Thus, an inertial reference frame is entrained by the rotating central mass to participate in the latter's rotation; this is called framedragging, and has been tested experimentally.^{[4]} Qualitatively, framedragging can be viewed as the gravitational analog of electromagnetic induction. An "ice skater", in orbit over the equator and rotationally at rest with respect to the stars, extends her arms. The arm extended toward the black hole will be torqued spinward. The arm extended away from the black hole will be torqued antispinward. She will therefore be rotationally sped up, in a counterrotating sense to the black hole. This is the opposite of what happens in everyday experience. If she is already rotating at a certain speed when she extends her arms, inertial effects and framedragging effects will balance and her spin will not change. Due to the Principle of Equivalence gravitational effects are locally indistinguishable from inertial effects, so this rotation rate, at which when she extends her arms nothing happens, is her local reference for nonrotation. This frame is rotating with respect to the fixed stars and counterrotating with respect to the black hole. A useful metaphor is a planetary gear system with the black hole being the sun gear, the ice skater being a planetary gear and the outside universe being the ring gear. This can be also be interpreted through Mach's principle.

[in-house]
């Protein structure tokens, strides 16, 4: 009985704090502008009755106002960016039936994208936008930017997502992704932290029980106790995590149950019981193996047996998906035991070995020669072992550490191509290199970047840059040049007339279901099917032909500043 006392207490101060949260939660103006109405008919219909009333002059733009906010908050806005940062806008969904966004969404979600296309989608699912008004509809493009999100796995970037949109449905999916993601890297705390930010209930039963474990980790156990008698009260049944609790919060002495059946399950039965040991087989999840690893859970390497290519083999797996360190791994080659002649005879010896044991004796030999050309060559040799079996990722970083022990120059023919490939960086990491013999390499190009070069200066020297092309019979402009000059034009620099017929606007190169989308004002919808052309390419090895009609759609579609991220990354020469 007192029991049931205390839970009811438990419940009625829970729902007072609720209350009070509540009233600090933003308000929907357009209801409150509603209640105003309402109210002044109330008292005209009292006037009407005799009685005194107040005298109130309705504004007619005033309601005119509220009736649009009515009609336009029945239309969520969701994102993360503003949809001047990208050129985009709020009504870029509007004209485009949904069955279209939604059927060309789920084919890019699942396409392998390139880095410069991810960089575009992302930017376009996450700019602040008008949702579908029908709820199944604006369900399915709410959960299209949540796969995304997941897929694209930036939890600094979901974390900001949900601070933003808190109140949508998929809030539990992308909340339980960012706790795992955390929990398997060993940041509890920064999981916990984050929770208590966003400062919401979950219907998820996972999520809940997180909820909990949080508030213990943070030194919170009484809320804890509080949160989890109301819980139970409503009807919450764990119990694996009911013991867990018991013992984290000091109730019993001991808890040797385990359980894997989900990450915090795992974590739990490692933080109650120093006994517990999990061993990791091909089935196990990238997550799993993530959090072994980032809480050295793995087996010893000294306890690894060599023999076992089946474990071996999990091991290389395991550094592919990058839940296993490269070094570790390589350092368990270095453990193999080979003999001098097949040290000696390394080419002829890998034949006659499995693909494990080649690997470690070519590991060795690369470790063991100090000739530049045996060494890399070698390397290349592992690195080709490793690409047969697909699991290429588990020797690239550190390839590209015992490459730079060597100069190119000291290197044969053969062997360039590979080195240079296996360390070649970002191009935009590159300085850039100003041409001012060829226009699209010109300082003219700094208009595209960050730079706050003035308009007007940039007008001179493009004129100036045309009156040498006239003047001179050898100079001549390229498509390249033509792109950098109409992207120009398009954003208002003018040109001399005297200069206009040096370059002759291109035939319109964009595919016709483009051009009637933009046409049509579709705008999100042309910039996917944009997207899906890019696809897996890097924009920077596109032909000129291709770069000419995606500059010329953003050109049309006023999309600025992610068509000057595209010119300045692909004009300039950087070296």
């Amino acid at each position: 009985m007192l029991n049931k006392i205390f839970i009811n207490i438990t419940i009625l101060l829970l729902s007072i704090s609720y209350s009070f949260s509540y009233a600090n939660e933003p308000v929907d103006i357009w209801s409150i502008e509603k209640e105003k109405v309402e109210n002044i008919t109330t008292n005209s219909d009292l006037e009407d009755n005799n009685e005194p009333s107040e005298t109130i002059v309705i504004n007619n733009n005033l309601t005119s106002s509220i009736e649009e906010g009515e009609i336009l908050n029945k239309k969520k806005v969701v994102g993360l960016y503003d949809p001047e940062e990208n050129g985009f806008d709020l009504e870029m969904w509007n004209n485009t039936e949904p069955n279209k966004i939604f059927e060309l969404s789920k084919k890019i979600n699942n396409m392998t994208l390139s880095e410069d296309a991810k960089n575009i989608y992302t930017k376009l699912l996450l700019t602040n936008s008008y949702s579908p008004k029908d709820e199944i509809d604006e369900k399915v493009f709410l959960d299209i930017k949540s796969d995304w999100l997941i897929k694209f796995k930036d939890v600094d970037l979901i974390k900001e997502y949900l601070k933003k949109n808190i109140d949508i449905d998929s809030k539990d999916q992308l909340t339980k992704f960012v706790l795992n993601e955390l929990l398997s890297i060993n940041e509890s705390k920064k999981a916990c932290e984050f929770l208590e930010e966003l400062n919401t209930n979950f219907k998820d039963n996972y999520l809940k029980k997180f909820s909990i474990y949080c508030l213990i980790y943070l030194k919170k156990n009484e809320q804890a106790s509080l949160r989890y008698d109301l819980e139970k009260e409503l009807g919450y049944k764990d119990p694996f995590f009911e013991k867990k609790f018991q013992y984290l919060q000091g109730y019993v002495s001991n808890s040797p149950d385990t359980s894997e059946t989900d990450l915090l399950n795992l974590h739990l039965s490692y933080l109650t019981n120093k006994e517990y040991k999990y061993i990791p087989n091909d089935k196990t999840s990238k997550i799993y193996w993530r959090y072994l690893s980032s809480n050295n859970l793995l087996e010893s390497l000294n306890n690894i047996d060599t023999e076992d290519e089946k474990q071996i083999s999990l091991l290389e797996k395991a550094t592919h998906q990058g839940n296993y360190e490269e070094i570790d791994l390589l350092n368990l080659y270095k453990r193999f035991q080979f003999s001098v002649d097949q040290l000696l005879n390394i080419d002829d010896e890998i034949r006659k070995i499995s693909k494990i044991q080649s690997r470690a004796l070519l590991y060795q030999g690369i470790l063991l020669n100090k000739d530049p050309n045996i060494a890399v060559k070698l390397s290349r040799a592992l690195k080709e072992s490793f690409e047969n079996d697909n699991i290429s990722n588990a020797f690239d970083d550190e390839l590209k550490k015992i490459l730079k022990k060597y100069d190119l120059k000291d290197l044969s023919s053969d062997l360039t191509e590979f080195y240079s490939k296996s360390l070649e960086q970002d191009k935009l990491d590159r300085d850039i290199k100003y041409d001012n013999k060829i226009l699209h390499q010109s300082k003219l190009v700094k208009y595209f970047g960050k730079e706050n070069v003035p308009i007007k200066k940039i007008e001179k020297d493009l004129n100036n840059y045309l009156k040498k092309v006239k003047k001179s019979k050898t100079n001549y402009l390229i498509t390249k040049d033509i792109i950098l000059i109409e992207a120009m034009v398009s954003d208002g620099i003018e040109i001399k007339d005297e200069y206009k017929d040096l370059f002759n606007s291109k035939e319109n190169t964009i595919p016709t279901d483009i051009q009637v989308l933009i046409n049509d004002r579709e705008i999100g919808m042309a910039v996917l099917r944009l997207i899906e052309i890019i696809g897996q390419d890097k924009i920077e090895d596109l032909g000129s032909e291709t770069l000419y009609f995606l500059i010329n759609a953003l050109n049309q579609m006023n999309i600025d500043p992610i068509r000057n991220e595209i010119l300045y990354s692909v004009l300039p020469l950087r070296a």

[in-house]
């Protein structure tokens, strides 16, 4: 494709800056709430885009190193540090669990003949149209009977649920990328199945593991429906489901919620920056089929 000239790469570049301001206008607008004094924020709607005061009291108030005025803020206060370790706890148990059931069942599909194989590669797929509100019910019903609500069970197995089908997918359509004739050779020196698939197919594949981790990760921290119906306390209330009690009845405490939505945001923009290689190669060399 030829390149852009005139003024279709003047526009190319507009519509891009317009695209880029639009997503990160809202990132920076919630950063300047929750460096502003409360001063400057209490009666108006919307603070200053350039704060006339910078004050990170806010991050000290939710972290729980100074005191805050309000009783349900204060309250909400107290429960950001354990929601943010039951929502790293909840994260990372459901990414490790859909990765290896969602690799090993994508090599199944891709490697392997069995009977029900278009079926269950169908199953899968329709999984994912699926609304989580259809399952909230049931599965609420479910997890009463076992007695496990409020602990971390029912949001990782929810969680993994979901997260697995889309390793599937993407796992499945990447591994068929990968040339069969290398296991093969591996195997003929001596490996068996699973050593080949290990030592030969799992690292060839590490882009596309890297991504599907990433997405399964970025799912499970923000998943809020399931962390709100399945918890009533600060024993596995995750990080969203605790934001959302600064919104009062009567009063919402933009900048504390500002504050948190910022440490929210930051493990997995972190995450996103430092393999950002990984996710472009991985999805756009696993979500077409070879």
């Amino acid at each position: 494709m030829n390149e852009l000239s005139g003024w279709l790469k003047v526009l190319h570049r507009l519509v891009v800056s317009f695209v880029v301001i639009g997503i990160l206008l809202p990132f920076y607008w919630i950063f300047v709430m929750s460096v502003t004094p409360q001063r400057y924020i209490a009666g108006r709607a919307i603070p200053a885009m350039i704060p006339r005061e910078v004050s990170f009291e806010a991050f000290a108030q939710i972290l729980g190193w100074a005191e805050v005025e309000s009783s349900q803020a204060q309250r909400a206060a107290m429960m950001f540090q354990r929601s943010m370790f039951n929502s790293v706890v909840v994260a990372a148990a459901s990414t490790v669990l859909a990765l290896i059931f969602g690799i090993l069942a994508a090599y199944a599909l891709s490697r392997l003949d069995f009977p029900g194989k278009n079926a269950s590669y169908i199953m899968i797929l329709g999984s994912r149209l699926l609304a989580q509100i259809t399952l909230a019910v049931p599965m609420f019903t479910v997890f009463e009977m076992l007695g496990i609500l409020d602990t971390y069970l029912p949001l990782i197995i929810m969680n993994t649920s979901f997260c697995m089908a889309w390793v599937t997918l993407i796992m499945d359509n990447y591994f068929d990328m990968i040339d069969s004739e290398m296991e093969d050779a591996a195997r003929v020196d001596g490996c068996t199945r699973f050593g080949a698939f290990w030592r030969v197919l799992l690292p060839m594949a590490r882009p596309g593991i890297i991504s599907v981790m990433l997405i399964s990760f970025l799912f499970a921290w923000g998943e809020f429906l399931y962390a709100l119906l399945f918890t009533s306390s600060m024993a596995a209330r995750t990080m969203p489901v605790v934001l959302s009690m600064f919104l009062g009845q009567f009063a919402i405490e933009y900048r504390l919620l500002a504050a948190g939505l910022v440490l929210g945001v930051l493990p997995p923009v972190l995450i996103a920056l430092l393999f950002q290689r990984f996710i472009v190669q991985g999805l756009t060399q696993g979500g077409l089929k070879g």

The two surfaces on which the Kerr metric appears to have singularities; the inner surface is the spherical
event horizon, whereas the outer surface is an
oblate spheroid. The ergosphere lies between these two surfaces; within this volume, the purely temporal component
g_{tt} is negative, i.e., acts like a purely spatial metric component. Consequently, particles within this ergosphere must corotate with the inner mass, if they are to retain their timelike character.
Important surfaces
The Kerr metric has two physical relevant surfaces on which it appears to be singular. The inner surface corresponds to an event horizon similar to that observed in the Schwarzschild metric; this occurs where the purely radial component g_{rr} of the metric goes to infinity. Solving the quadratic equation 1/g_{rr} = 0 yields the solution: